• Short Summary

    NORTH SEA/GRIMSBY, UK/ESBJERG, DENMARK

    More than 100 Danish trawlers set sail on January 4 for coastal waters around the United Kingdom in a bid to flout a European Economic Community (EEC) agreement preventing them from fishing in waters within a 12-mile (19 kilometre) radius around the British mainland.

  • Description

    BBC
    1. Interior Nimrod aircraft flying over sea. PAN TO trawler on sea. (5 SHOTS) 0.29
    2. Grimsby, UK: SV & GV Fish market. (2 SHOTS) 0.47
    3. SV Fish merchant speaking. (SOT) 1.05
    4. GV Trawler in Grimsby harbour. (3 HOSTS) 1.20
    5. SCU Id Hansen speaking. (SOT) 1.36
    Denmark TV
    6. CU PULL BACK TO GV Trawler in Esbjerg Harbour. 1.42
    7. GV Crewman boarding trawler. (2 SHOTS) 1.55
    8. SV Danish trawlerman speaking. (Danish SOT) 2.06
    9. GV Trawler leaving port. 2.14
    TRANSCRIPT: FISH MERCHANT: (SEQ 3) "Well, I consider that Danish fish is very, very important to Grimsby, especially as most of the fish we receive in Grimsby from Danish vessels i stop quality fish, which is always desperately needed on a fish market like Grimsby, and they are continued supplies."
    HANSEN: (SEQ 5) "I think they should just leave us and let us get on with the fishing."
    REPORTER: "Is the quota system right?"
    HANSEN: "No, I don't think that, because if there wasn't fish enough, we couldn't live, and we stop fishing, wouldn't we?"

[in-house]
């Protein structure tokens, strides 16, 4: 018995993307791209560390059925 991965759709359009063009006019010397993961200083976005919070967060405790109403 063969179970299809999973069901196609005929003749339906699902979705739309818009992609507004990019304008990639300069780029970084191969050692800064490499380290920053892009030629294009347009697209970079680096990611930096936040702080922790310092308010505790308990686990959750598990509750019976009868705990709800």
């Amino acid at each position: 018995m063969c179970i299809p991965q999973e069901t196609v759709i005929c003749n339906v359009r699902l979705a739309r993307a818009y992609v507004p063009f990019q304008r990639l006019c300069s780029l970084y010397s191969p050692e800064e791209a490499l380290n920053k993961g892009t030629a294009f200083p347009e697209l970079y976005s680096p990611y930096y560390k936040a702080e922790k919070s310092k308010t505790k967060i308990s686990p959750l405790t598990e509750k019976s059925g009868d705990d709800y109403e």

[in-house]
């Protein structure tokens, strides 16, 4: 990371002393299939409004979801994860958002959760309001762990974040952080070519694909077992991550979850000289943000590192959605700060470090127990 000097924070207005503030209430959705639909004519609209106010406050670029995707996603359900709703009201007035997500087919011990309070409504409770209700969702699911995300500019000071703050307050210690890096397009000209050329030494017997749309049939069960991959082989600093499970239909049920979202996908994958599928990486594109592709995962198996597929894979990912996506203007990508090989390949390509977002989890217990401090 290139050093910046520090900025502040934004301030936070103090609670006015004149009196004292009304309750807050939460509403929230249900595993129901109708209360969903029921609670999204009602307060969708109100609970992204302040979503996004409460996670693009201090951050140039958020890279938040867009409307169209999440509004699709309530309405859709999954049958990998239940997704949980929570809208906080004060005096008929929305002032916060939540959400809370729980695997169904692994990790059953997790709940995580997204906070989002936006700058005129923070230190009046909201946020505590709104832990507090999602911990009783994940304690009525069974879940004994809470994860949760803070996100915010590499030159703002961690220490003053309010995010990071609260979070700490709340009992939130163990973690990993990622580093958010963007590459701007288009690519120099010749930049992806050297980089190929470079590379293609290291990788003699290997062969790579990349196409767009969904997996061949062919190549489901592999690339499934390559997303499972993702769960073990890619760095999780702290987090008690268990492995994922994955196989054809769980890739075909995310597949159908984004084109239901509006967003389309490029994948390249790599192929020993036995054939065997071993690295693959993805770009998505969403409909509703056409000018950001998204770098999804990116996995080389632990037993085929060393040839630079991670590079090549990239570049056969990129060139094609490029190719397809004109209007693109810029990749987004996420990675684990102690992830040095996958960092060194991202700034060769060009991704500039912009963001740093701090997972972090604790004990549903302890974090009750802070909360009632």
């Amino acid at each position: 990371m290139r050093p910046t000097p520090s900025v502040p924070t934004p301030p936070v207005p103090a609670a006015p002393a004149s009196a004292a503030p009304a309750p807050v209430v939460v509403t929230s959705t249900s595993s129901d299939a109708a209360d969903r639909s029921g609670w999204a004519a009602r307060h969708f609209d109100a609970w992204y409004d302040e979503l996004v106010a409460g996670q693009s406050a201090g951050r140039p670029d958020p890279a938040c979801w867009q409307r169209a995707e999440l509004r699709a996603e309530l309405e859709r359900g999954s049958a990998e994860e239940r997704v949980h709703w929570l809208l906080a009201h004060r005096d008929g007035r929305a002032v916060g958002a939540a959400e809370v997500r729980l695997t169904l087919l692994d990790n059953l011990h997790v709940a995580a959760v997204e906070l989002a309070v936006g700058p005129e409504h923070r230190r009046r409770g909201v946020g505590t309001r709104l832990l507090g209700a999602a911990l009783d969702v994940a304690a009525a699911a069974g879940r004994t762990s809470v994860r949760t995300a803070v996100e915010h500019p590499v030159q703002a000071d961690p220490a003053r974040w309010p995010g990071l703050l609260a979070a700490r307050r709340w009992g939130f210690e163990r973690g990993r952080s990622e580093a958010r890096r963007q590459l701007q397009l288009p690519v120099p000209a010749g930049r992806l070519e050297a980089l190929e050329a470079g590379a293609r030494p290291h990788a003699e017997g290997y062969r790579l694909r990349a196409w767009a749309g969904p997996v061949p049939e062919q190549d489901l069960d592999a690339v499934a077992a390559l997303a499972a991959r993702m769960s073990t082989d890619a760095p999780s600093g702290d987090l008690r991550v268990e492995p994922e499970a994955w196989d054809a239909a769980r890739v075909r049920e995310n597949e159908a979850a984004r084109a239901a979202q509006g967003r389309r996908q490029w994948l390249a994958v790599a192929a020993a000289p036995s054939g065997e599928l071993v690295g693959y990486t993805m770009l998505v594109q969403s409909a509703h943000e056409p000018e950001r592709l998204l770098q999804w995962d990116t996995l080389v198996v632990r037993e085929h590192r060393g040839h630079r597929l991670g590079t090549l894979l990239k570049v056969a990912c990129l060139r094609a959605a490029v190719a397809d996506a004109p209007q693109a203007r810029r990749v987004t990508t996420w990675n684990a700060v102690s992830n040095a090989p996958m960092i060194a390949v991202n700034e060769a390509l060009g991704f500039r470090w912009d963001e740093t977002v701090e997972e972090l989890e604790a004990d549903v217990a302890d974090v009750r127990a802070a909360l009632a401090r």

InitialsJS/jrs

    NOTE TO EDITORS: THIS STORY HAS COMMENTARY BY BBC REPORTER MICHEAL COLE, WHICH MAY BE USED IF REQUIRED
    Script is copyright Reuters Limited. All rights reserved

    Background: NORTH SEA/GRIMSBY, UK/ESBJERG, DENMARK

    More than 100 Danish trawlers set sail on January 4 for coastal waters around the United Kingdom in a bid to flout a European Economic Community (EEC) agreement preventing them from fishing in waters within a 12-mile (19 kilometre) radius around the British mainland. Confrontation loomed, with one Danish trawler skipper, Kent Kirk, who is also a member of the European Parliament, saying he wanted to be arrested by the United Kingdom fisheries protection fleet to test the new ban in the European Court of Justice. But strong winds and heavy seas held the Danish fleet up in the North Sea. Some fish merchants in the British fishing port of Grimsby felt a ban on Danish vessels landing fish might stop a lucrative, high-quality trade between the two countries. Among Danish fishermen upset by the impending conflict, skipper Id Hansen said he thought the EEC quotas were wrong. As the Danish fleet left the North Sea part of Esbjerj, the British government alerted the 22-vessel fishery protection fleet, although the bad weather had delayed the almost-certain showdown on the high seas between the two fleets. Chairman of Denmark's sea fishery association, Mr. Lavrtis Toernaes, said they would fish wherever the fish happened to be. The British say they are justified in imposing the 12-mile coastal limit, but the Danes say there is no multilateral agreement, so they can fish wherever they want.

    Source: BRITISH BROADCASTING CORPORATION AND RADIO DENMARK

  • Tags

  • Data

    Film ID:
    VLVA60CZZRF51YO1G26V03OM50LLW
    Media URN:
    VLVA60CZZRF51YO1G26V03OM50LLW
    Group:
    Reuters - Source to be Verified
    Archive:
    Reuters
    Issue Date:
    04/01/1983
    Sound:
    Unknown
    HD Format:
    Available on request
    Stock:
    Colour
    Duration:
    00:02:16:00
    Time in/Out:
    /
    Canister:
    N/A

Comments (0)

We always welcome comments and more information about our films.
All posts are reactively checked. Libellous and abusive comments are forbidden.

Add your comment